Retired U.S. Coast Guard Adm. Thad Allen said scientists and BP officials still need to determine how best to complete the relief well. There are fears if the relief well is used to pump more mud into the well, pressure could increase to the point where seals at the top are affected. Tests are under way to determine the effectiveness of the so-called static kill, although there is no way of determining how thick the cement sealing the well bore, or annulus, is, The New York Times reported.
"The relief well will be finished," Allen said during a press briefing in Schriever, La.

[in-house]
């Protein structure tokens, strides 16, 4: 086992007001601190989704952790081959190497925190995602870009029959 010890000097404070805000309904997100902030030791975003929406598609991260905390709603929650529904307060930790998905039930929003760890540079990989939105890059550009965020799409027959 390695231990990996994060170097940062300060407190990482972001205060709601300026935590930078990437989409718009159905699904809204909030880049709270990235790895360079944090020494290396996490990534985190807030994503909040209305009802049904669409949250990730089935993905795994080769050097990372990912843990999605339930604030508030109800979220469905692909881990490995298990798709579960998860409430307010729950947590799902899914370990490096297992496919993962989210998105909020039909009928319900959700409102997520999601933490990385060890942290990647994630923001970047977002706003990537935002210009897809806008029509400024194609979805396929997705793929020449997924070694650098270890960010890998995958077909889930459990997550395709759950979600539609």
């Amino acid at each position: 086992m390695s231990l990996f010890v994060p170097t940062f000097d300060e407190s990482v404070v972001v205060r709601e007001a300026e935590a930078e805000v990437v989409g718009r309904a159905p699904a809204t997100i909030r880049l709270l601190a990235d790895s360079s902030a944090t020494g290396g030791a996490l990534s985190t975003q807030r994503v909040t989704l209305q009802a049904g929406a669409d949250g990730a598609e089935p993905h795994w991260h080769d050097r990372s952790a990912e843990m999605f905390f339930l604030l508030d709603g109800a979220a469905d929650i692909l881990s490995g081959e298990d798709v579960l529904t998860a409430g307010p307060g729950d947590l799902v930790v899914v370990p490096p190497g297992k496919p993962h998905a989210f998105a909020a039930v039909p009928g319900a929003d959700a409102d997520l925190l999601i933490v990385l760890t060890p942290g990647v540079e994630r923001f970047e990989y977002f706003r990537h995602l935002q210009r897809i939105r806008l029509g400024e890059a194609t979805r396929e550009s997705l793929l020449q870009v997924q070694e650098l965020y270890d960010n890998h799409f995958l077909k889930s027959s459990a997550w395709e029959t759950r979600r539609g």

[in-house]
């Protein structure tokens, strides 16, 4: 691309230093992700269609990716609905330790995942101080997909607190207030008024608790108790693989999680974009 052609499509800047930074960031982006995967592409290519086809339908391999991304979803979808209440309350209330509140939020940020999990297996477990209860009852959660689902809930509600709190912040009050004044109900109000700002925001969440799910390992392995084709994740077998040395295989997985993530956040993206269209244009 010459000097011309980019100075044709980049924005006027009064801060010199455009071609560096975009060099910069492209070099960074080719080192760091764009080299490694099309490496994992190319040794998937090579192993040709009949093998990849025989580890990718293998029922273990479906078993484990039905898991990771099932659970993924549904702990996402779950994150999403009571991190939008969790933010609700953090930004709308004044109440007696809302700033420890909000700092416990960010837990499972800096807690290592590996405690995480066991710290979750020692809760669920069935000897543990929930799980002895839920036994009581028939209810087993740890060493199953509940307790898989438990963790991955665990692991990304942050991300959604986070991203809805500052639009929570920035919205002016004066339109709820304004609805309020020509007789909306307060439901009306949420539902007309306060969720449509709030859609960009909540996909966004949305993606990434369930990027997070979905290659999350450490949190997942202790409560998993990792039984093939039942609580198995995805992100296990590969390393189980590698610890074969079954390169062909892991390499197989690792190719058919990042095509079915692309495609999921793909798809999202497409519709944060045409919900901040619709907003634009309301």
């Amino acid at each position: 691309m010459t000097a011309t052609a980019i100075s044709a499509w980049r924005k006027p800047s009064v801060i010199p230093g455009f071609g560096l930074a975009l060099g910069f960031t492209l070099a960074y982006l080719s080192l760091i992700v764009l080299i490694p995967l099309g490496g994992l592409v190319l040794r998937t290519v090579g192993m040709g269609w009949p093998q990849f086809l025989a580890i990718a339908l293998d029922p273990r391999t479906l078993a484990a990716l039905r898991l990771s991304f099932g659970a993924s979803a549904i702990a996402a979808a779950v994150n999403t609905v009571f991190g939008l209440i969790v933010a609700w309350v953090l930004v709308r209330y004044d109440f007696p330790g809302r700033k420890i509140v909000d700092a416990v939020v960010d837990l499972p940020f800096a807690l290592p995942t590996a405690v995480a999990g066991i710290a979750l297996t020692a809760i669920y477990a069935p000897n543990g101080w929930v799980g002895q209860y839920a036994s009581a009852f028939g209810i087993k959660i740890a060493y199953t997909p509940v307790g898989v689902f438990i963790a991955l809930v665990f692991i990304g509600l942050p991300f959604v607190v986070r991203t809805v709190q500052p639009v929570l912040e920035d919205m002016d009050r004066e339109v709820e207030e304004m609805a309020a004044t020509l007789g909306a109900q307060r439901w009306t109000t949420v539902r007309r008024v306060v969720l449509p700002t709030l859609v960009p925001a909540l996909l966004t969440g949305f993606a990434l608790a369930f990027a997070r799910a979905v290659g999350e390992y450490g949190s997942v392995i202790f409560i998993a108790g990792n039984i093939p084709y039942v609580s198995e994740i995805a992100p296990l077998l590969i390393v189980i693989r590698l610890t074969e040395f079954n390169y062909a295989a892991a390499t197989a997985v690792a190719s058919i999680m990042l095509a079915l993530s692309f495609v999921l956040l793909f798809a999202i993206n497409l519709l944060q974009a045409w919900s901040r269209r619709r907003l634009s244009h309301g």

Though he stopped short of declaring victory over the leak that began April 20 when the Transocean Deepwater Horizon oil rig leased by BP exploded, killing 11, and then sinking two days later, triggering a spill that saw millions of barrels of oil pour into the Gulf of Mexico for more than two months, Allen said there appears to be no "communication" between the oil beneath the gulf floor and the surface.
Allen said BP estimates as much as 1,000 barrels of oil is trapped in the well.
Bad weather in the gulf forced suspension of drilling the relief well Wednesday.
The disaster has spread oil to 670 miles of Gulf Coast shoreline and 52,395 square miles of the Gulf of Mexico remain closed to fishing.